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I want to share with you a few toy simulations that model how an epidemic spreads.
There have recently been a few wonderful interactive articles in this vein, including one in the
Washington Post by Harry Stevens, and one by Kevin Similer over at Melting Asphalt;
they’re great, you can play with them, it’s very informative, and of course I’ll leave
links in the description.
After seeing those I had a few more questions.
Like, if people stay away from each other I get how that will slow the spread, but what
if despite mostly staying away from each other people still occasionally go to a central
location like a grocery store or a school?
Also, what if you are able to identify and isolate the cases?
And if you can, what if a few slip through, say because they show no symptoms and aren’t
tested?
How does travel between separate communities affect things?
And what if people avoid contact with others for a while, but then they kind of get tired
of it and stop?
We’ll explore these questions and more, but first let’s walk through how exactly
our models will work.
These simulations represent what’s called an “SIR model”, meaning the population
is broken up into three categories, those who are susceptible to the given disease,
those who are infectious, and those who have recovered from the infection.
The way I’ve written them, for every unit of time a susceptible person spends within
a certain “infection radius” of someone with the disease, they’ll have some probability
of contracting it themselves.
So we’re using physical proximity as a stand-in for things like shaking hands, touching the
same surfaces, kissing, sneezing on each other, all that good stuff.
Then for each infectious person, after a given period of time, they’ll recover and no longer
be able to spread the disease.
If they die, they also won’t be able to spread it anymore, so as a more generic term
sometimes people consider the “R” in “SIR” to stand for “removed”.
This should go without saying, but I’ll emphasize it anyway: These are toy models,
with a tiny population, inevitably falling far short of the complexities in real people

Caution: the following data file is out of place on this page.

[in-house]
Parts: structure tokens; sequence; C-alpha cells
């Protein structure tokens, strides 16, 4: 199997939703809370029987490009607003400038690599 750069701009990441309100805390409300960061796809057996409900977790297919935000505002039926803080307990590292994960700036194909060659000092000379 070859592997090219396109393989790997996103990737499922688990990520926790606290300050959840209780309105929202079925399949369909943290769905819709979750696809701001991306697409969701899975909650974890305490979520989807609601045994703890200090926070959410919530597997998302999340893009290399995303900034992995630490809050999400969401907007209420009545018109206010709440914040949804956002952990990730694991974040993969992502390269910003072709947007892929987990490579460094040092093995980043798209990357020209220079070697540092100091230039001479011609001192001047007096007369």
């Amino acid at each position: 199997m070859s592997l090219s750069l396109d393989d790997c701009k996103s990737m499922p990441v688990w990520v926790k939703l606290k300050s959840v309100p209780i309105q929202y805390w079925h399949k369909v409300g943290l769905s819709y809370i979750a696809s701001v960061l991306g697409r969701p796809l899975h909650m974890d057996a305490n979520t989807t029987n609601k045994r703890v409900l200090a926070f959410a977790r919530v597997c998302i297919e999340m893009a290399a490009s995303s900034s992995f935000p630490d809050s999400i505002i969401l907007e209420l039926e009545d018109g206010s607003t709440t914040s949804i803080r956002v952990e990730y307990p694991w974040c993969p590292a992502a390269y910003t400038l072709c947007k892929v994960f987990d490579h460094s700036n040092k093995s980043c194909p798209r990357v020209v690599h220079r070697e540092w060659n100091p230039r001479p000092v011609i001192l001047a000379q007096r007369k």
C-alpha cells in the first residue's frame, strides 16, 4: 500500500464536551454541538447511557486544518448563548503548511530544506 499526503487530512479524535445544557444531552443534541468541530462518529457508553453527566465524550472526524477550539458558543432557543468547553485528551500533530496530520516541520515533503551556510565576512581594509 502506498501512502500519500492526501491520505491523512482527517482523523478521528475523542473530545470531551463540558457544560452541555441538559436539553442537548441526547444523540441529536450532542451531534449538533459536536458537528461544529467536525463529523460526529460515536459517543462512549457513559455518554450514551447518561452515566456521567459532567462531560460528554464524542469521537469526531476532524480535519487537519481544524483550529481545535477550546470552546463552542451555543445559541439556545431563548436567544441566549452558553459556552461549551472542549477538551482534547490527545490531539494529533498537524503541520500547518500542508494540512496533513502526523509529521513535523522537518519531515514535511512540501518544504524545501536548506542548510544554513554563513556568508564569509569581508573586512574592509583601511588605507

and larger populations.
I’m no epidemiologist, so I’d be very hesitant to generalize any of the lessons
here without deeper consideration.
That said, I think it can be healthy to engage the little scientist inside all of us and
take the chance to be experimental and quantitative even if it’s in a necessarily limited fashion,
especially if the alternative is to dwell on headlines and uncertainty.
Establishing simulations We’ll start simple and layer on more complexity
gradually.
In these first runs that you’re seeing, everyone just meanders about the city, and
the infection follows the rules we’ve laid out.
So... it’s not looking great.
It doesn’t take too long before almost everyone gets infected.
As a sanity check, what would you expect to happen if I double this radius of infection?
You might think of this as representing more total interactions between people; a more
socially engaged society.
It’ll spread more quickly, of course, but how much?
It’s actually very dramatic!
Within a short span the majority of our little population is infected simultaneously.
As another sanity check, what do you expect if we go back to the original infection radius,
and then cut the probability of infection in half?
Remember, for each unit of time a susceptible person is within the infection radius of an
infectious person, they have some probability of becoming infected, which by default I have
set to 20%.
This is the number we’re cutting in half now.
You could think of this better hand washing, cough protection, and less face touching.
As you might expect, it spreads out the curve.
In fact, it does so by quite a lot, really illustrating how changes to hygiene can have
very large effects on the rate of spreading.
The first key takeaway to tuck away in your mind is just how sensitive this growth is
to each parameter in our control.
It’s not hard to imagine changing your daily habits in ways that multiply the number of
people you interact with or that cut your probability of catching an infection in half;
but the implications for the pace of this spread are huge.
The goal is probably to reduce the total number of people who die, which is some proportion
of this “removed” category in the end.
That proportion is not a constant, though.
If you get to a point where the peak of this infection curve is too high, meaning there’s
a time when many people are sick at once, that’s when available healthcare resources
are overwhelmed, increasing that mortality rate.
Now, I don’t know where you’re from, but in most towns, people don’t actually spend
their days drunkenly wandering through the city like this.
Often there’s a common destination, like a central market or a school, that people
need to go to.
In our model, if we introduce a central spot like this that people regularly visit then